The San Mateo County jail cook off teams county leaders such as Supervisor Rose Jacobs Gibson (right) with inmates.
Inmates at California's San Mateo County Jail have found their own recipe for success.
There's a special contest in the jail's kitchen. Women in white chef's jackets race around with onions and skillets. Four teams have just two hours to prepare and serve seven dishes. The dishes include Jambalaya stew, pecan pie and roasted salmon.
Inmate Angela Reyes scoops the vegetables, while the other women on her cooking team plate the fish and wipe the edge.
"Cleaning the edges with a wet cloth so that way its presentation isn't all the grease and oil that we might have spilt around," she says.
The team then rushes the dish out to the judges, who are generous with their praise.
Cooking for success
The chef at the San Mateo County Jail came up with the idea of offering cooking classes so inmates could learn the basics of the trade. Elihu Catell was frustrated to find the same inmates returning to his breakfast room once they'd done their time and been released.
"I started asking them, what happened? 'Well, nothing happened. I didn't do nothing. I just went back to the same things,'" says Catell. "I said, 'Well, what if something happens here that makes you see something different than that?'"
Catell's friend Adam Weiner runs the culinary program for a local social support organization called Job Train. The two teamed up in January to offer weekly classes at the jail. All 12 of the women inmates, and almost a dozen of the men, participated in the most recent class. Weiner says the hope is that - once they're released - the inmates will continue their studies with daily courses at Job Train's facility.
"They learn how to get a job, how to write a resume, how to work with a boss, how to get promoted," says Weiner. "They're learning far more than how to hold a knife and peel an onion."
Some of the former inmates have gone on to jobs at restaurants, catering companies and on cruise ships.
Weiner says one of his favorite parts of the jail cooking competition was that each team included inmates and leaders from the county's criminal justice system.
"It was kind of showing everybody, instead of an 'us versus them,' it was a 'we can all work together and we can all work together as a team to do something creative.'"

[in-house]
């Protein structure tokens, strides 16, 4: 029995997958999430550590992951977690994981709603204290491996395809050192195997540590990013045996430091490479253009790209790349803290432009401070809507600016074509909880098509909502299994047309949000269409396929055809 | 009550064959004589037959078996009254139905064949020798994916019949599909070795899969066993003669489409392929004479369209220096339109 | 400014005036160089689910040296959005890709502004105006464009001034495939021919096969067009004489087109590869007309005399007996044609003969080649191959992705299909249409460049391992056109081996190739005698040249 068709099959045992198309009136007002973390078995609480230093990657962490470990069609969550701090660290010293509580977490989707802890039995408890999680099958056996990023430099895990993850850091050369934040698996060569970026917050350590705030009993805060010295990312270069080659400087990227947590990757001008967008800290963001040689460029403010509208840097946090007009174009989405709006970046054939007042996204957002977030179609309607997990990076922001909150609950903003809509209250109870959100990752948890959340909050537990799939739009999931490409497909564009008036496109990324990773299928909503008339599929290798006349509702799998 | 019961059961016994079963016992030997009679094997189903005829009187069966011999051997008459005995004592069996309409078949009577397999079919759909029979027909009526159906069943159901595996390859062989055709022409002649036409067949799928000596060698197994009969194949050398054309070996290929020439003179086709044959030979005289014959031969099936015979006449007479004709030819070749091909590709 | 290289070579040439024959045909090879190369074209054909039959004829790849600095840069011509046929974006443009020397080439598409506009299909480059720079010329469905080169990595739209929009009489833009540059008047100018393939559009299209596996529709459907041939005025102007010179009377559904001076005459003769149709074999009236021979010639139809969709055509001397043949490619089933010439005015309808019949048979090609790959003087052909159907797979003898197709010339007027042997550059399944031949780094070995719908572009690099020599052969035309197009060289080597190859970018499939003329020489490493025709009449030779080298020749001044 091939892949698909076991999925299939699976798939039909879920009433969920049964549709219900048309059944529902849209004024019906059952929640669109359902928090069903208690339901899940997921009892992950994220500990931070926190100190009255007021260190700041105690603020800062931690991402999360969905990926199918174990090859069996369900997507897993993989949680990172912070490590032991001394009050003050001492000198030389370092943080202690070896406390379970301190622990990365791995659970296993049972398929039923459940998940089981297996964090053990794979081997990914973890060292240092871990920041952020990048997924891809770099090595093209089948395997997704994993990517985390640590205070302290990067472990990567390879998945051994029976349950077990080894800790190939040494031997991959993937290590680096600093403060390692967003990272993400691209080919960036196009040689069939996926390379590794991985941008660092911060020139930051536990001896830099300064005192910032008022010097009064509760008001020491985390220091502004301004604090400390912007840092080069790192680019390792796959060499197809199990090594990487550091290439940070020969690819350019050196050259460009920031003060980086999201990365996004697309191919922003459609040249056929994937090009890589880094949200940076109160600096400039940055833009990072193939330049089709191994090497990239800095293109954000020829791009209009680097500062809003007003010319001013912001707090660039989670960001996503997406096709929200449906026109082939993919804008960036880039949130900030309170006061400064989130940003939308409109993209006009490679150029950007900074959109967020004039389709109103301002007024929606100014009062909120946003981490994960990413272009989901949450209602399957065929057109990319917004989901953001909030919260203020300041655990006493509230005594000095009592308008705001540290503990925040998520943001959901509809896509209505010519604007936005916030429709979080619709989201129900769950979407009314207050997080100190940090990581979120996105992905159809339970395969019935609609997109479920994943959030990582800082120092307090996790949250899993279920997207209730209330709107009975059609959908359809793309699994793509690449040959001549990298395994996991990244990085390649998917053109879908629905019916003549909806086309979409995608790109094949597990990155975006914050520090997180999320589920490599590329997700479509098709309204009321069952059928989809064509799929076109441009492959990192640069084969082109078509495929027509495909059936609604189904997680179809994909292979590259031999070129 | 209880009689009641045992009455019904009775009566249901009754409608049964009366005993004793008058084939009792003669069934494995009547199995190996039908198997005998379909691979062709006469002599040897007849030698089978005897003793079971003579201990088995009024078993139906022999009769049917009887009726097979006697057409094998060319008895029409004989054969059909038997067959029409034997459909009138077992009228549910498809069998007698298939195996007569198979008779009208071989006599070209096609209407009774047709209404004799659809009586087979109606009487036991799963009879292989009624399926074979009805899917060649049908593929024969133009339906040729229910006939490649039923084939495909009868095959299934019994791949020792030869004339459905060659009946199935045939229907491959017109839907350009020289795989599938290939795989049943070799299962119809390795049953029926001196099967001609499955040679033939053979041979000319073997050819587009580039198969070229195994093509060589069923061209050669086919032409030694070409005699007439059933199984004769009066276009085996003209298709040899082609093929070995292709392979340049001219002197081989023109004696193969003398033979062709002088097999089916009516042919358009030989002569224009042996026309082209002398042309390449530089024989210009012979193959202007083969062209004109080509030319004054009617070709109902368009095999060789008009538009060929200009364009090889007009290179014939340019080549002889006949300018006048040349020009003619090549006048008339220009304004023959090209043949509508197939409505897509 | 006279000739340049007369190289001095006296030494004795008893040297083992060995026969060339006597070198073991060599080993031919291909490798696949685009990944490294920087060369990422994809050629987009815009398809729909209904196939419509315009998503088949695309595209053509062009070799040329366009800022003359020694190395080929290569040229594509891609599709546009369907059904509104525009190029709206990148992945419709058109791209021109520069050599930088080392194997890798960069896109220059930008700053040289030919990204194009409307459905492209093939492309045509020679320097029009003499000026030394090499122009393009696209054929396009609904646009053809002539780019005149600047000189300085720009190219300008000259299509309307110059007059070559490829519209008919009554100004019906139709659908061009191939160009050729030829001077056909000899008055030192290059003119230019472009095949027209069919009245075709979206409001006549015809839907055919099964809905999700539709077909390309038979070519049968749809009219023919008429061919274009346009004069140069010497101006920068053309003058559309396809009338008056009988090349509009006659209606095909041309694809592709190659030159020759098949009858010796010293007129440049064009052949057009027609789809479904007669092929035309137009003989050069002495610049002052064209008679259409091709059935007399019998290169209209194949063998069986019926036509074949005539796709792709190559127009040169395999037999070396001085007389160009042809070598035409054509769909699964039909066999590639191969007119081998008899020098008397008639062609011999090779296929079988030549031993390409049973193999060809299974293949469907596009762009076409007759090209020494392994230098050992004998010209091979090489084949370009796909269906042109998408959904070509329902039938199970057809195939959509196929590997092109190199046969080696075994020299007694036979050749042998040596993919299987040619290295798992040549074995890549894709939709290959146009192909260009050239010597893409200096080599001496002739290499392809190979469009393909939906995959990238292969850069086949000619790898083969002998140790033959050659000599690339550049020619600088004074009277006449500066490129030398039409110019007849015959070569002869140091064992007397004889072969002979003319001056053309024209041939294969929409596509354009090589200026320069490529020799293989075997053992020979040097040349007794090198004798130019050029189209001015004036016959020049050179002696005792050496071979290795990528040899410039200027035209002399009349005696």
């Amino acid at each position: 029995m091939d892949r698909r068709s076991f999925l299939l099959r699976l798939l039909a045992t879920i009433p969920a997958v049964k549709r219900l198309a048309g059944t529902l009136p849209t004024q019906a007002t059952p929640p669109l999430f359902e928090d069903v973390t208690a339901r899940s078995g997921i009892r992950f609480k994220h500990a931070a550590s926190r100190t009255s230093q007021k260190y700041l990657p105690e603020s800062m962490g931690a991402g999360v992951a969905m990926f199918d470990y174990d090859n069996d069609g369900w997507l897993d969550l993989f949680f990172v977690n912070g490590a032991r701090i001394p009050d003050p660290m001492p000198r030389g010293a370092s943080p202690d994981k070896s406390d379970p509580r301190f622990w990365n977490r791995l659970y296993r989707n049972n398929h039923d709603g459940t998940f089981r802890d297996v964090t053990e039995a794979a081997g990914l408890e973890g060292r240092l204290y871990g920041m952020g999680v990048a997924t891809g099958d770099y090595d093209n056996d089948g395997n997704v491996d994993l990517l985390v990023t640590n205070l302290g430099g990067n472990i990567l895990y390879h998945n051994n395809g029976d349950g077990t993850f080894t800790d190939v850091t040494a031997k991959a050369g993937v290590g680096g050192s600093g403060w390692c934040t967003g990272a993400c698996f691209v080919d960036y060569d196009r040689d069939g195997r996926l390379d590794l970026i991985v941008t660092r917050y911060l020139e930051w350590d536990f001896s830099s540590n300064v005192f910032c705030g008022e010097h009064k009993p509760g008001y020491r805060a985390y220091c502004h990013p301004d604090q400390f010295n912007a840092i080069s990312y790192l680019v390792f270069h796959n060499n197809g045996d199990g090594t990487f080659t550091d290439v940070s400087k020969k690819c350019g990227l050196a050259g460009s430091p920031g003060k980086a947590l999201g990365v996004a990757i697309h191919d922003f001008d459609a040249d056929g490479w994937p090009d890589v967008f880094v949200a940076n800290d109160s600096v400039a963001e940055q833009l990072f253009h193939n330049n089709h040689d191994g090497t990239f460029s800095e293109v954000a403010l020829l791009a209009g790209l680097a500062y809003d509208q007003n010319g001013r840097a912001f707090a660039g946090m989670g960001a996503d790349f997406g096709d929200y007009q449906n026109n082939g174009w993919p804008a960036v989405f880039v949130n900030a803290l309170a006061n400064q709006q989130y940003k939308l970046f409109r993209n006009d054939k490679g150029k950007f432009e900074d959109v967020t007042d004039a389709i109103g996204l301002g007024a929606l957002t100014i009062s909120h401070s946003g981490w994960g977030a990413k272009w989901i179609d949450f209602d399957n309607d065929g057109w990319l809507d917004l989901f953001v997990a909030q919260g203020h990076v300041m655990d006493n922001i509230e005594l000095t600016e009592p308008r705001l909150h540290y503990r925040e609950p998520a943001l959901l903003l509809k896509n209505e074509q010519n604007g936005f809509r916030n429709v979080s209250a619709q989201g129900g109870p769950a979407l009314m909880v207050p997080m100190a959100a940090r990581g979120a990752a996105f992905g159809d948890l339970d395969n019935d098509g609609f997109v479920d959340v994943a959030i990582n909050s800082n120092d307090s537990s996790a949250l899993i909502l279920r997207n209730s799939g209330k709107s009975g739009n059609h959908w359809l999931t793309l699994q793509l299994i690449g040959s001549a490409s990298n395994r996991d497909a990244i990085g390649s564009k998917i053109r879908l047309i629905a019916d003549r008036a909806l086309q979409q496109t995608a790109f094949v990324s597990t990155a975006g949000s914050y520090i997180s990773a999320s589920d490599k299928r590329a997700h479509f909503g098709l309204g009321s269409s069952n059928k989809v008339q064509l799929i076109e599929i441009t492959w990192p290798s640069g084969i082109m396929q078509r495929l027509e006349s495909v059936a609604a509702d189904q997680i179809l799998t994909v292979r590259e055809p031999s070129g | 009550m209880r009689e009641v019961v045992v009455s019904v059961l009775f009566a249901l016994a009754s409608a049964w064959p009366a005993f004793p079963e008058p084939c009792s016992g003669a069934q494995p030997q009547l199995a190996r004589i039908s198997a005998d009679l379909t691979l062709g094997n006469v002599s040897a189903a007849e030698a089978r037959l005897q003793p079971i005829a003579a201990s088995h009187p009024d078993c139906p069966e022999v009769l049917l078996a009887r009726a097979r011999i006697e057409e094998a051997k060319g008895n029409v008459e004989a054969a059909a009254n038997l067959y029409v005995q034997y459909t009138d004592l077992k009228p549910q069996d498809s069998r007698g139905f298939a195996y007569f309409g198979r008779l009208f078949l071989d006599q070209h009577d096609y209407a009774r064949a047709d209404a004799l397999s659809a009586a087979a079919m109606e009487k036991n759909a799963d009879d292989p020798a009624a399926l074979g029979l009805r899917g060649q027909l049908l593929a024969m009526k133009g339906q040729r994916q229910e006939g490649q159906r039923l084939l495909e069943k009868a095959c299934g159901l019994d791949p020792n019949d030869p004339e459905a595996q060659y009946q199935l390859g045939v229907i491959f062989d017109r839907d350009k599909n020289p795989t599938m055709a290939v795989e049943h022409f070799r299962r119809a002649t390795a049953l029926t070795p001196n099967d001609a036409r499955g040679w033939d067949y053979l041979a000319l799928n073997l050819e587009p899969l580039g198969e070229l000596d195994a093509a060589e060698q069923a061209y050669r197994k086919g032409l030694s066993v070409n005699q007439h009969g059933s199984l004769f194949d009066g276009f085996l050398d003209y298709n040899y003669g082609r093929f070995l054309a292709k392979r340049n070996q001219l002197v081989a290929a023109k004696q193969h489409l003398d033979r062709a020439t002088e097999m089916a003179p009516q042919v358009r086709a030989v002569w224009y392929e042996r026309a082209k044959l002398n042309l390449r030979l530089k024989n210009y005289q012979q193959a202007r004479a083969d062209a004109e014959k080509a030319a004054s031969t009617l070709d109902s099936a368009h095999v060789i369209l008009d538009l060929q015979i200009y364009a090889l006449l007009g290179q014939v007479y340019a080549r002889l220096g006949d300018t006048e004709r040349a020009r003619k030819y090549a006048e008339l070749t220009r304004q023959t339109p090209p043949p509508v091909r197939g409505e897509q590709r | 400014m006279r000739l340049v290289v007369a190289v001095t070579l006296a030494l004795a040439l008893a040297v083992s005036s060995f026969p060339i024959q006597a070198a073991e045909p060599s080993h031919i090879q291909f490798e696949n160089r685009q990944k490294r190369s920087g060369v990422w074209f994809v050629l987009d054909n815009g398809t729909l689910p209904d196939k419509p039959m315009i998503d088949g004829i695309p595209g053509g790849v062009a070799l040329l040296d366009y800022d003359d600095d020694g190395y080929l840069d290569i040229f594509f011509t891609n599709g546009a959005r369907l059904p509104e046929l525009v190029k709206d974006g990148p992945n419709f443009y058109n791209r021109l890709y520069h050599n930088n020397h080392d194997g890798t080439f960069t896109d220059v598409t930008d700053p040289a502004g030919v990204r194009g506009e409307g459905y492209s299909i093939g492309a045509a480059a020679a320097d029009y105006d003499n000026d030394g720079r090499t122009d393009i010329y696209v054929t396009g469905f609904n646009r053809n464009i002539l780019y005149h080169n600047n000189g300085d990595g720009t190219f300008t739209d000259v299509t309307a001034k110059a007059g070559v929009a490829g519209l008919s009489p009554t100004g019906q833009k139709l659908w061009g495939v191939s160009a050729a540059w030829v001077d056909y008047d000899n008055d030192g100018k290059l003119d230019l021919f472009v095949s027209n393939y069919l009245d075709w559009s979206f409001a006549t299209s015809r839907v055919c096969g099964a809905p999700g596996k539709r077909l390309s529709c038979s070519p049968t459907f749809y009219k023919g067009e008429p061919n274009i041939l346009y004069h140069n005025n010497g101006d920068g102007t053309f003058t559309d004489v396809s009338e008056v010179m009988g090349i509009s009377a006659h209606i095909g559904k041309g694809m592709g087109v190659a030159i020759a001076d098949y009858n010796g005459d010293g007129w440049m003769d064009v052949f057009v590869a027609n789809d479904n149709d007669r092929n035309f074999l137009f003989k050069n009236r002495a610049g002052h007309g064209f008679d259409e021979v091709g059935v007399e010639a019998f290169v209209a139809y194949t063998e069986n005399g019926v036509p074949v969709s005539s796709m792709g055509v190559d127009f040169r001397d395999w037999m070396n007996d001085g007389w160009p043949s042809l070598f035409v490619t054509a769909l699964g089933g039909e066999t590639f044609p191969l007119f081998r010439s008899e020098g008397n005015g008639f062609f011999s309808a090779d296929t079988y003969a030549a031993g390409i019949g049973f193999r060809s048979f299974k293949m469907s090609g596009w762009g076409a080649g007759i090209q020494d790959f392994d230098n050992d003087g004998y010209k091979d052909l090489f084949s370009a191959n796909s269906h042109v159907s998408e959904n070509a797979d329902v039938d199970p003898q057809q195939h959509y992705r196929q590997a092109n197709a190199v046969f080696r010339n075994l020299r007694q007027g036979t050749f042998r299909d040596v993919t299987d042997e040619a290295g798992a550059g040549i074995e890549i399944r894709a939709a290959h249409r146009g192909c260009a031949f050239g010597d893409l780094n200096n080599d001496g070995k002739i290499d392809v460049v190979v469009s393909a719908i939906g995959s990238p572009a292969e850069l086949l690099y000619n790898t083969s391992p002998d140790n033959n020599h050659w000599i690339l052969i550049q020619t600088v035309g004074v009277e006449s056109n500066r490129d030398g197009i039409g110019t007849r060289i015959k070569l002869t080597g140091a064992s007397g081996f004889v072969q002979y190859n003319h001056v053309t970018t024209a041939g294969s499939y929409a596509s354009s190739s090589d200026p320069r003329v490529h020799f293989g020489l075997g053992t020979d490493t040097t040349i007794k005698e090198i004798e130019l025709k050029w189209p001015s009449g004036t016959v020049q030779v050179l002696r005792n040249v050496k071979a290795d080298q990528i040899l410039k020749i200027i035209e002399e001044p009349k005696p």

When it came time to pick the judges for the competition, there was at least one natural for the job: Steven Hall, the presiding judge of San Mateo County.
Hall has seen some of these women before - in his courtroom.
"Everybody here is really committed to trying to get folks who are going to be coming back into the community re-employed with job skills so that if I see them again they'll be a juror, not in front of me in custody," he says.
That's what Jenelle Delugg hopes for. She came to cheer on the women she served time with up until two months ago. In the days leading up to her release, she was allowed to leave the jail to take classes at the nonprofit's regular school.
"I only did that for a couple weeks before I was actually released. The day I was released I went to school," she says. "I had to report at school and I've not missed a day since."
Now, in addition to culinary training, she's learning computer skills and getting advice on dressing professionally through Job Train.
Experts say this kind of integrated program increases prisoners' chances for future success. Mindy Tarlow is chief executive officer for the New York-based non-profit Center for Employment Opportunities.
"What's really important is to start training programs on the inside, be able to continue them on the outside," says Mindy Tarlow, chief executive officer for the New York-based nonprofit Center for Employment Opportunities. "So that people can get the training that they need in a seamless way from inside prison to outside prison."
And then, on to a job. Tarlow says vocational programs work. A 2006 study found a 12 percent reduction in recidivism among inmates who'd received job training while incarcerated. Culinary arts director Weiner says that no one who has participated in Job Train's cooking program has returned to the San Mateo prison system.
Amelia Otis, who said she was serving time me for a parole violation, was one of the winners of the cook off.
"I thought it was like a little cooking class just to keep us busy, but it's way more than that," says Otis. "It's like an experience that we can take on, that we can take beyond the walls of this facility to keep us on the right track so we don't have to end up back here."
Officials at the jail hope to hold two of these competitions each year. They aspire to open the program to more of the male inmates while also expanding it to other facilities.